Osmosis is a process which occurs when two solutions of different concentrations are separated by a semi-permeable membrane. Reverse osmosis (RO) water purification works by forcing the water under pressure against an ultra-fine semi-permeable membrane designed to allow single water molecules to permeate through, while at the same time sending to waste most contaminants. The membrane acts as a mechanical filter, straining out particulate matter, micro-organisms, asbestos, even single molecules of heavier organic compounds. A typical RO purifier consists of four filters in series plus a storage tank.

  • Stage 1. Sediment / pre-filter mechanical filtration. Removes suspended particles such as silt, algae, rust and dirt.
  • Stage 2. Carbon pre-filter, protects the Membrane from chlorine.
  • Stage 3. Ultra-fine TFC RO Membrane, high performance 140 Litre per day, pore size 0.0005 micron.
  • Stage 4. Carbon polishing post-filter, provides superb tasting water.

An RO system removes a wide spectrum of impurities from water such as: fluoride, chlorine, heavy metals, cysts, turbidity, sediment, colloidal matter, total dissolved solids, toxic metals, radioactive elements, pesticides, and herbicides. An RO improves taste and odour.

An RO system requires approximately 280 kpa (40 psi) inlet water pressure. A typical system produces water at a slow rate – almost drop by drop – so most under sink systems have a pressurised storage tank and a separate dedicated faucet or all in one three way mixer installed on the sink. Water drawn from the faucet or mixer comes from the storage tank. A counter top or laundry system works the same way except without a pressurised tank.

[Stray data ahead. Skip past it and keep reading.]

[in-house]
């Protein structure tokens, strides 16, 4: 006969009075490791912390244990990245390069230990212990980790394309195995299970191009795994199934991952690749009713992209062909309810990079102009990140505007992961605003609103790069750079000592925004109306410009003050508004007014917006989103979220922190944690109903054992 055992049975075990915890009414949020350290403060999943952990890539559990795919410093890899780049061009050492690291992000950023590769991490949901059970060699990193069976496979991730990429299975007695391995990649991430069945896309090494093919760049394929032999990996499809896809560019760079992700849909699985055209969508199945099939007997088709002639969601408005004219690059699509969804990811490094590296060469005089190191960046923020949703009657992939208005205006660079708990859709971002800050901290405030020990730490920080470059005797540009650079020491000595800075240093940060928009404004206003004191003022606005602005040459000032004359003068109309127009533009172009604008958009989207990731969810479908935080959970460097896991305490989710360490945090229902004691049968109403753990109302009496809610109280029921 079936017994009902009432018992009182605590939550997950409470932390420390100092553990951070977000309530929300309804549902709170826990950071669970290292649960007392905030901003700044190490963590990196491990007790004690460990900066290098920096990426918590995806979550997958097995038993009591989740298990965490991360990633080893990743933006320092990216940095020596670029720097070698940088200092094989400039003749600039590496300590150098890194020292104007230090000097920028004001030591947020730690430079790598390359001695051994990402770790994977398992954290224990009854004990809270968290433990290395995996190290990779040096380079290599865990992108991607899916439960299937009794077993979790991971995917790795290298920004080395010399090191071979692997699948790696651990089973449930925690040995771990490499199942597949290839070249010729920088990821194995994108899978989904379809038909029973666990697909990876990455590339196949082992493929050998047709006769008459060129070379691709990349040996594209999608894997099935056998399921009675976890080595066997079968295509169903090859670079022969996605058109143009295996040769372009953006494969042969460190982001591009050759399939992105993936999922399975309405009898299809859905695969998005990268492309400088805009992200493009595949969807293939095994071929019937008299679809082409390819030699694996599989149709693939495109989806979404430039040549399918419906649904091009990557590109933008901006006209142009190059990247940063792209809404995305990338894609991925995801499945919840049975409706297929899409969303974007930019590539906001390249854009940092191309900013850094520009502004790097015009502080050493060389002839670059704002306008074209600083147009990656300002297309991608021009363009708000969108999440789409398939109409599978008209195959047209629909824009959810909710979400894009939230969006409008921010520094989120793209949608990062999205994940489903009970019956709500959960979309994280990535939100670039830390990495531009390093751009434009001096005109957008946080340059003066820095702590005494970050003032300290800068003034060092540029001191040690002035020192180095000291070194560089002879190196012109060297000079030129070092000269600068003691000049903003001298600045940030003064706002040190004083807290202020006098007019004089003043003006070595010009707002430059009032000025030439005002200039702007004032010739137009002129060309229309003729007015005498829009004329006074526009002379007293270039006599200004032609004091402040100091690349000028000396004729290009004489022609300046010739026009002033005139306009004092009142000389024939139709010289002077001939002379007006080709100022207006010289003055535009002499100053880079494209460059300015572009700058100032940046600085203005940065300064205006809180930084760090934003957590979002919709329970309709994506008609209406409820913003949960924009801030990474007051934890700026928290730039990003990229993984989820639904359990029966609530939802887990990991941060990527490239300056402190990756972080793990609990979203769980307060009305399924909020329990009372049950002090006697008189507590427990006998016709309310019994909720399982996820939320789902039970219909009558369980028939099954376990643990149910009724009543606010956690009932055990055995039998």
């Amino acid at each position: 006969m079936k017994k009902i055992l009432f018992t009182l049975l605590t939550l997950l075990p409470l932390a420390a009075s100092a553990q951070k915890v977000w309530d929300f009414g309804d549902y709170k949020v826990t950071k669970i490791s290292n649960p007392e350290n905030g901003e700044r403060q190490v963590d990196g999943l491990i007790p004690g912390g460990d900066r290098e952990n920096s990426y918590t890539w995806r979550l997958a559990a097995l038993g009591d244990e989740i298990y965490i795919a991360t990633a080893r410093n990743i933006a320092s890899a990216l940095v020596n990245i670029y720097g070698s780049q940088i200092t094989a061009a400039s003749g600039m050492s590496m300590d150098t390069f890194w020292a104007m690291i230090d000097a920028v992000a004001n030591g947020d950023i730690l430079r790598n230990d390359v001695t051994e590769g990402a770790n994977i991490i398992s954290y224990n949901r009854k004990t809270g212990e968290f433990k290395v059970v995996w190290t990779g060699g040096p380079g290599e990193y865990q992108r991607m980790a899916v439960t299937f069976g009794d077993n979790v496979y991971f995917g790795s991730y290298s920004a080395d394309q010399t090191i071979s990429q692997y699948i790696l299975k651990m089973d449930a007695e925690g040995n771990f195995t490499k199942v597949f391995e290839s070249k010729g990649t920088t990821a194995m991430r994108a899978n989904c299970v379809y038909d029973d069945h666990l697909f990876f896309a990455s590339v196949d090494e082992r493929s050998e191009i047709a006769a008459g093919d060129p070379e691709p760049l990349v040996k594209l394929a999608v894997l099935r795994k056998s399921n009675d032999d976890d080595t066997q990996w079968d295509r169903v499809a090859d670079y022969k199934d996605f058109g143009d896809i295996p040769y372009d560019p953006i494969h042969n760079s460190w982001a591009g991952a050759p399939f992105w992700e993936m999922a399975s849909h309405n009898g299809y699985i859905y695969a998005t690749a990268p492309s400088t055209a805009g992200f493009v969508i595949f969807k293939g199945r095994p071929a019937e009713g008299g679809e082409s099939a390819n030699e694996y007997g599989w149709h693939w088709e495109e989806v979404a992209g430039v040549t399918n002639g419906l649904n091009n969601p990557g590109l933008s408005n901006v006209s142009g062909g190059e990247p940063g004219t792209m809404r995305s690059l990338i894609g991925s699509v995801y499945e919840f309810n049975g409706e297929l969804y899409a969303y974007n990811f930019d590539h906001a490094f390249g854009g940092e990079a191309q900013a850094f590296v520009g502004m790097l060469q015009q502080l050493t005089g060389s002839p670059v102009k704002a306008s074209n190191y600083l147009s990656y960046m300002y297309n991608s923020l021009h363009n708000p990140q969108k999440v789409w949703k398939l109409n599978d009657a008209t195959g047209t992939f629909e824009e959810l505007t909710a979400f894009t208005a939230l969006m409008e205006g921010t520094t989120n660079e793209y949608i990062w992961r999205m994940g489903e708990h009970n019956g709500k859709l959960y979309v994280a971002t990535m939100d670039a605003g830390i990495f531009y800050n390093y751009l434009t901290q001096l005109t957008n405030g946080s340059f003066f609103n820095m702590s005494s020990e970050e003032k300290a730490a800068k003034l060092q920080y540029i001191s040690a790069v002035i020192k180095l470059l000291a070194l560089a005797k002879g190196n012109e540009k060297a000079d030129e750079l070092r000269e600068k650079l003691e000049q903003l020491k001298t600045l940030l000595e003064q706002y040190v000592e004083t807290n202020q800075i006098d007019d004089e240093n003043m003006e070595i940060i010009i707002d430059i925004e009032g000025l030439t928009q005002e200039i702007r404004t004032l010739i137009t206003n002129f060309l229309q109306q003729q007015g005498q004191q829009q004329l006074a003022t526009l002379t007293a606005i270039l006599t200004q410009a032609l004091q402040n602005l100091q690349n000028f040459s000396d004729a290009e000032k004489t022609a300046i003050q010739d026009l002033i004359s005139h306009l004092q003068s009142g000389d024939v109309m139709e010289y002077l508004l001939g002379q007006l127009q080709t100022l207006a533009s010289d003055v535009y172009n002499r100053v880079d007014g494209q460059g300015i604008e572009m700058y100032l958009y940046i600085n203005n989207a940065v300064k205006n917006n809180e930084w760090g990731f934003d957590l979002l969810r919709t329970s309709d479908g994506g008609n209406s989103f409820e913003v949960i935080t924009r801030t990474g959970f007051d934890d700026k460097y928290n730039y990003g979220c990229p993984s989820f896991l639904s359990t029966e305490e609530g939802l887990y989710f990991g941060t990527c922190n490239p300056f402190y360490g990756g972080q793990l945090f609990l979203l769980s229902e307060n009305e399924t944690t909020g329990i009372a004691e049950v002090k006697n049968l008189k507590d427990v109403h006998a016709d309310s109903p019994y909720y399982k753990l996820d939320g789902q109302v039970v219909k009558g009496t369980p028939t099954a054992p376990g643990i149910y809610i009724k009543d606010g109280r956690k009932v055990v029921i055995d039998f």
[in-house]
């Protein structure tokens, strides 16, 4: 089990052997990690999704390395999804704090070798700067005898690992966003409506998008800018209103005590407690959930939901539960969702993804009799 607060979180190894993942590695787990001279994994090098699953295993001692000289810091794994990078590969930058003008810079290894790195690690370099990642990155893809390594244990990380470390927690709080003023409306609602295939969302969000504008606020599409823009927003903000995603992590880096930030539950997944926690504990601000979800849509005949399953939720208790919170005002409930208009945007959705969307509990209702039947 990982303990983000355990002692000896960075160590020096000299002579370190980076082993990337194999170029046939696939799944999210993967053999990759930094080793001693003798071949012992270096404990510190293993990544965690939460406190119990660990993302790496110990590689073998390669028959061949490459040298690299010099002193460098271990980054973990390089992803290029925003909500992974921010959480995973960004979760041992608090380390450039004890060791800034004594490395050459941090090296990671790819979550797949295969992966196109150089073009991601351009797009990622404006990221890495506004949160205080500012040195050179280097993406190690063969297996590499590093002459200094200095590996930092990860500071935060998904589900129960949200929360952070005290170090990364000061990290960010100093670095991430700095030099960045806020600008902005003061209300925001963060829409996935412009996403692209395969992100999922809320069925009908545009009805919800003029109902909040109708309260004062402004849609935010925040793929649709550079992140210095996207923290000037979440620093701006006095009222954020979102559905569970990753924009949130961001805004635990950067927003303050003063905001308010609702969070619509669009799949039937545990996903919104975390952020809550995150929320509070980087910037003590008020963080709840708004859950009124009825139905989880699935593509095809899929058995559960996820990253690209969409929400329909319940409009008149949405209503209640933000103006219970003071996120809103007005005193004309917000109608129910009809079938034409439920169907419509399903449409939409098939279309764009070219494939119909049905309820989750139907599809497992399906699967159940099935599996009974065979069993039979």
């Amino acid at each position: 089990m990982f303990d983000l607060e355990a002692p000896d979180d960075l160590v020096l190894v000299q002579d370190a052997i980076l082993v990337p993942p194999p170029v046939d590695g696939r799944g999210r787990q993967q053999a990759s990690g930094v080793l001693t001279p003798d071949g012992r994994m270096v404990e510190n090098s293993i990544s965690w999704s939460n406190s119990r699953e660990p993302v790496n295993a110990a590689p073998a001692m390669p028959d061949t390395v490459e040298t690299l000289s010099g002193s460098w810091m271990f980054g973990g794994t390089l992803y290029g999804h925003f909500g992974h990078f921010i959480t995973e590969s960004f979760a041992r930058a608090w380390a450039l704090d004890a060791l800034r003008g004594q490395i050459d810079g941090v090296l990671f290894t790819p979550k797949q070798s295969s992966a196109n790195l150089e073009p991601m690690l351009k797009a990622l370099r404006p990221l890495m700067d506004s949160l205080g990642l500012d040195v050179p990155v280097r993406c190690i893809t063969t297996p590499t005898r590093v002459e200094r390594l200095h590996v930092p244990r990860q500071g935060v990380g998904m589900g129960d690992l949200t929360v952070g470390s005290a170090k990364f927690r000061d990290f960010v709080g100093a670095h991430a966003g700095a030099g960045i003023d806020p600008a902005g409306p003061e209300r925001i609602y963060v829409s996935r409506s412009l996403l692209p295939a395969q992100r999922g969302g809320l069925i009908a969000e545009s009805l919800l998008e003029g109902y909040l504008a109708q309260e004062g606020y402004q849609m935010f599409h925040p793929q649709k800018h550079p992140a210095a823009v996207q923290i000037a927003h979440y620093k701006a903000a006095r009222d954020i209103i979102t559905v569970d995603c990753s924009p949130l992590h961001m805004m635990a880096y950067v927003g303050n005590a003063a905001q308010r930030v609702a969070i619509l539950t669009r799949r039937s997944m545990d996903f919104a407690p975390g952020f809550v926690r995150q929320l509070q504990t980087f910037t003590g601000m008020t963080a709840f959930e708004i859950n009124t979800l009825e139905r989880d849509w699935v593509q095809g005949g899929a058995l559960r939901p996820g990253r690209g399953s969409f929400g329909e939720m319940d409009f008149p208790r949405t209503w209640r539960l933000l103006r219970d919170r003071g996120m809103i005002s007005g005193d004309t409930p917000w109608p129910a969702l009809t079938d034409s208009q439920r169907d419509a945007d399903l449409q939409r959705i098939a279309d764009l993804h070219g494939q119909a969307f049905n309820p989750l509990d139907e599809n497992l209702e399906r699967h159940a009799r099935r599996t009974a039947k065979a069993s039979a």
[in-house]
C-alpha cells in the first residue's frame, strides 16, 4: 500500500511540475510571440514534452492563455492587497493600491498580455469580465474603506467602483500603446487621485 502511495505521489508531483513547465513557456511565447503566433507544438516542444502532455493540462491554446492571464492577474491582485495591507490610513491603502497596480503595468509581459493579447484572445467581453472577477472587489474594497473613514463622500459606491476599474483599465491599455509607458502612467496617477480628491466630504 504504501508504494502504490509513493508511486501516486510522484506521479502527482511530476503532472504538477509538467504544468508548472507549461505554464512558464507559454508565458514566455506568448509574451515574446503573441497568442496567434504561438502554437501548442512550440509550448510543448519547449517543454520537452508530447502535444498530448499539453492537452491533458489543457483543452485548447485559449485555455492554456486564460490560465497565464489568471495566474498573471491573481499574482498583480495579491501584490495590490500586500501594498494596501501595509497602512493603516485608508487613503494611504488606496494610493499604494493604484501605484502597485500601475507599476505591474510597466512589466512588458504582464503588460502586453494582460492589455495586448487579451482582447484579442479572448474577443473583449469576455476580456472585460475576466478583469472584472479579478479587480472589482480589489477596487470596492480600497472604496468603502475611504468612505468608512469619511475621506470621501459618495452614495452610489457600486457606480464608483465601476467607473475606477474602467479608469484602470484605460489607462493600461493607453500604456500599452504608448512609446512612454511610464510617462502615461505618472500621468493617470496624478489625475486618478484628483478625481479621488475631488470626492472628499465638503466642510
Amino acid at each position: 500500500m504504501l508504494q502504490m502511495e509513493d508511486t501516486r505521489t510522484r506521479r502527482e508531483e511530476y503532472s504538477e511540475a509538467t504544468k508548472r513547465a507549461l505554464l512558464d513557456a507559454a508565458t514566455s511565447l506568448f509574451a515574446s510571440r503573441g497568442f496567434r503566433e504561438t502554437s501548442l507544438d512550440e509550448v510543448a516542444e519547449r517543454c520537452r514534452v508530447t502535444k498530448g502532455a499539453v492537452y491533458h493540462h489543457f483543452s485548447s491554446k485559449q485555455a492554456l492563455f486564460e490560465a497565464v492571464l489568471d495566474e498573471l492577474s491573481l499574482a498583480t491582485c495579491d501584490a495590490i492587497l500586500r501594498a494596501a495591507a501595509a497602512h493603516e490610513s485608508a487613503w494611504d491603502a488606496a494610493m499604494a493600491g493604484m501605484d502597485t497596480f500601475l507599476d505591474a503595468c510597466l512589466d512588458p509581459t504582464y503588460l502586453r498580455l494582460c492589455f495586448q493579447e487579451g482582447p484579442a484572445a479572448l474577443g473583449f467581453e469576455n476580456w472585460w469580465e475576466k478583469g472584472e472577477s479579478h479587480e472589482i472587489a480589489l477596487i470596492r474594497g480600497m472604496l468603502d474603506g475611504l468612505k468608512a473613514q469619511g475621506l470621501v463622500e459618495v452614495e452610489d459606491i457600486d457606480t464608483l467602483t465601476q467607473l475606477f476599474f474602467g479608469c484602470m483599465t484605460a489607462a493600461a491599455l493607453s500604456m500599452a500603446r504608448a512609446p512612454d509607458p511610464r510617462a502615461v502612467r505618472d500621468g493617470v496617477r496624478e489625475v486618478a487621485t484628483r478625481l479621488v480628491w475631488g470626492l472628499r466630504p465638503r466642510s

Instead these systems attach directly to an existing faucet and used to fill a bottle or glass directly from the system. These systems are suited for use when renting, unable to plumb a system in, or for travel.

The average domestic RO will use about 40 litres per day to flush contaminants – average household consumption is around 1000 litres per day. Unlike filters, RO membranes don’t accumulate pollutants but the membranes themselves gradually degrade with use. While the sediment and carbon filters will generally require replacement annually, membranes should be changed every 3 years or as specified by the manufacturers.


Choosing a filtration system is a personal choice and depends on a variety of situations and requirements.

  • Water source Eg. Town (mains), Tank, Bore/Spring etc.
  • Type of impurities required to be removed Eg. Sediment, Chlorine, Fluoride etc.
  • Purpose of water Eg. Drinking, cleaning, gardens

Variety of Filtration

  • Sediment – removes sand, dirt and rust
  • Carbon – Removal of toxic chemicals, chlorine taste and odour, giardia and cryptosporidium
  • Carbon / Silver Impregnated – Ideal for tank water, removes odours, improves taste, silver impregnated to inhibit bacteria growth within the filter
  • Ceramic – (Ultracarb) Removal of bacteria and tannin, improves taste and removes odours
  • Reverse Osmosis (RO) – Removal of all chemicals, heavy metals and minerals and fluoride.
  • Alkaliser – Raises pH levels to alkaline

Variety of Filtration Media and filtration size


We strongly recommend that you change your filter/cartridges regularly. Generally the average family household filter/cartridge requires replacement annually. Should you find the water flow from the system noticeably reduces, it may be due for service (or simply requires to be cleaned/scrubbed, such as a ceramic cartridge). Used Water filter cartridge holds all the chemicals, heavy metals and bacteria etc that has been removed from your water during the past 12 months; using the cartridge past this due date may cause bacteria to re-contaminate the cartridge and possibly be reintroduced into your drinking water. Please feel free to call our friendly Customer Service team should you require assistance.